Phulkopir Shingara | A Bengali Style Samosa |
It’s best to describe eating phulkopi’r shingara as a transcendental experience. When you’re done, time stands still, and everything else in life seems to lose its appeal. Seasonal cauliflower is used to make Phulkopi’r shingara, which has cauliflower incorporated into the potato mixture. Cauliflower is in season in Bengal during the winter. This variety of shingara can be found everywhere at this time of year, notably in sweet stores and chop stalls, where these spicy, peppery, mildly sweet delights fly off the shelves if you don’t get there fast enough.
For the pastry
- 240 g maida (all-purpose flour)
- 5 g salt
- 12 g sugar
- 35 g ghee
- 80 g water
- 500 g potatoes
- 125 g cauliflower
- 25 g mustard oil
- 2 pcs dried red chillies
- ¾ tsp panch phoron
- 4 g green chillies
- 18 g ginger
- 30 g peanuts
- 6 g spice mix (recipe below)
- 6 g sugar
- 6 g salt
- 4 g beetnoon (black salt)
- ½ tsp kasuri methi
Spice mix (only 6 g needed)
- 4 g cumin powder
- 5 g coriander powder
- 4 g turmeric powder
- 3 g red chilli powder
- 2 g amchur powder (dried-mango powder)
- 2 g gorom moshla
- 6 g chaat masala
Kneading the dough
- Combine maida, salt, sugar, and ghee in a mixing dish. Distribute the ghee evenly throughout the mixture until it resembles breadcrumbs.
- Take your time with this step because it’s crucial for flaky pastry. Fill the container halfway with water.
- It may appear dry at first because this is a tight dough but resist the desire to add extra water. When the dough is rested, it will hydrate even more.
- Also, don’t over-knead the dough because too much gluten development will result in a chewy crust.
- Cover the dough and set it aside for 60 minutes once all of the loose crumbs have been incorporated.
Preparing the filling
- Clean potatoes by soaking them in water and scrubbing them clean. This is because the skin will be left on in this recipe for flavor and texture.
- Cut the potatoes and cauliflower into 1-cm cubes and 1-cm florets.
- Green chilies and ginger should be coarsely chopped before being crushed to a fine paste in a mortar pestle.
- In a Kadai, heat mustard oil until it gently smokes and turns a pale yellow color. Fry the peanuts until they are golden brown. Remove from the equation. Add the cauliflower now.
- Fry until golden (around 4 minutes) on medium-high heat. The flavors of the cauliflower will be enhanced by lightly browning it. Set aside once brown.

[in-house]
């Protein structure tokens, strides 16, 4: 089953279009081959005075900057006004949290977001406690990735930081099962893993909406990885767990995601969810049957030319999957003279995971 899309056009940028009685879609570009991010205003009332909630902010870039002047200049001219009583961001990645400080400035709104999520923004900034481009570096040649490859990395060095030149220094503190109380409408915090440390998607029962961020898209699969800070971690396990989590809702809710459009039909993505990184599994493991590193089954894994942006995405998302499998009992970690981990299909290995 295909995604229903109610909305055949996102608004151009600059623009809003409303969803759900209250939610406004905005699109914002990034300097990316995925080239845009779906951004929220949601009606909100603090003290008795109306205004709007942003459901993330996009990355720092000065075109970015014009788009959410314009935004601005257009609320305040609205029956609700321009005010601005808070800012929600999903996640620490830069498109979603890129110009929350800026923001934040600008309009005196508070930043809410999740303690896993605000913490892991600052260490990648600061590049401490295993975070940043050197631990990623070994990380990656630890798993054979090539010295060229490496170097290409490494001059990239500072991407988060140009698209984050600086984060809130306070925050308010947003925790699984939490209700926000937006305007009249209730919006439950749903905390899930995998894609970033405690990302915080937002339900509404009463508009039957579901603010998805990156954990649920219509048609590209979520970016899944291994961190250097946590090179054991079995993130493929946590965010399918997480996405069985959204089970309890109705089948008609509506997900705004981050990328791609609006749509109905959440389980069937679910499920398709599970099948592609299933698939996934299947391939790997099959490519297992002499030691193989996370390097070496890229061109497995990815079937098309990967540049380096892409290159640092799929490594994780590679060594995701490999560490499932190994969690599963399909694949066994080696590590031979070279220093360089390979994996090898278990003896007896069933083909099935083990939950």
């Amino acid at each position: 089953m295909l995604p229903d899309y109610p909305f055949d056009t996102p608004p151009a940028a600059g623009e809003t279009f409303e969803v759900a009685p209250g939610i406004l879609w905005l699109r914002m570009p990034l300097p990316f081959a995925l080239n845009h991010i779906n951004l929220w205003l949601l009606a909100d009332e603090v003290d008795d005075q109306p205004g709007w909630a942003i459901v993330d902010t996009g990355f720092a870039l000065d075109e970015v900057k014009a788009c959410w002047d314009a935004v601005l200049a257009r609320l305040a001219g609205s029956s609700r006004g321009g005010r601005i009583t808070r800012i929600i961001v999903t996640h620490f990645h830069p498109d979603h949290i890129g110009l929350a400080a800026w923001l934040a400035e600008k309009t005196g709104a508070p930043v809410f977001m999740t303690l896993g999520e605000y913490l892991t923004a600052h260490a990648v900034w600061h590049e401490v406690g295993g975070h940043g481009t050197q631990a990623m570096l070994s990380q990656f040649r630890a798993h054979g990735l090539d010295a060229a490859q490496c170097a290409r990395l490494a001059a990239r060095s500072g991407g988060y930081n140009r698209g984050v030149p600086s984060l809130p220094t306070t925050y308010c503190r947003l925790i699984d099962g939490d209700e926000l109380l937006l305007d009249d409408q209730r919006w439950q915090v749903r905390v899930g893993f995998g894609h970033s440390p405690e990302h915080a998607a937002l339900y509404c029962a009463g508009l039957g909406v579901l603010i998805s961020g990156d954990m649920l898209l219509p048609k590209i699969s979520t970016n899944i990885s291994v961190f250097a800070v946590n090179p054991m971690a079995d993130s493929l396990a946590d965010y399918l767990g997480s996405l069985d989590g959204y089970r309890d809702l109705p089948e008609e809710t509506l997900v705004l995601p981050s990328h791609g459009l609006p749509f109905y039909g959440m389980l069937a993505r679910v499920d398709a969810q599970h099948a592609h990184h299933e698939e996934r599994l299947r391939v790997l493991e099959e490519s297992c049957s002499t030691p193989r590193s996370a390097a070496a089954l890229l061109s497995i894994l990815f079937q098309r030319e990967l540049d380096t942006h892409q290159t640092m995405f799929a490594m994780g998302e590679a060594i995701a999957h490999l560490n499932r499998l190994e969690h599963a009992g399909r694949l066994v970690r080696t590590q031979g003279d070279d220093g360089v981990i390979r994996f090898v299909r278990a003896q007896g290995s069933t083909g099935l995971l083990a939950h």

- Temper the same oil with panch phoron and dried red chilies.
- Add the potatoes and cook them till golden brown over medium heat (4 minutes).
- Toss in the ginger-and-green-chili paste you made earlier. After 2 minutes, add 6 g of the spice mix and the Kasuri methi and fry for another 2 minutes.
- Continue to cook until the potatoes are almost done. Combine the fried cauliflower and peanuts in a mixing bowl. Add the sugar and black salt as well.
- Mix everything together and simmer until the fluids have evaporated.
- Before filling the shingaras, let the filling cool fully.
Folding the shingaras
- The dough should be divided into 60 g chunks. Two shingaras will be produced from each part.
- Each part should be rolled into an oval shape (about 28 x 16 cm) with a 2 mm thickness.
- Divide the rolled-out oval into two semi-circles by cutting along the shorter diameter. Join the straight edges to form a cone. Water is used to seal the container.
- Fill the cone with around 50 g of the potato and cauliflower mixture, with the seam resting on your thumb. Remember not to overfill (the pastry will be difficult to seal) or underfill (the shape will be ruined by empty pockets).
- Water should be applied to the open lips. To begin, bring the opposing side of the seam nearer the seam.
- Then, to seal it, bring the two conical ends together and press them together. This should give you a double-fold base, which will allow the shingaras to sit upright.
- The shingaras should be started in lukewarm oil (70°C). You should be able to dip your fingertips in the oil without flinching at this point.
- Fry on a moderate to medium-low heat setting, ensuring that the maximum temperature of the oil never exceeds 120°C.
- There should be small bubbles in the oil, not a lot of activity. The outside will brown while the middle remains doughy if you fry at a higher temperature.
- Turn the shingaras every 5 minutes until they are evenly golden.
- It should take about 30 minutes to complete each batch. Remove from the oil once golden.
- Allow for at least 15 minutes of cooling time after eating the shingaras because they are really spicy.
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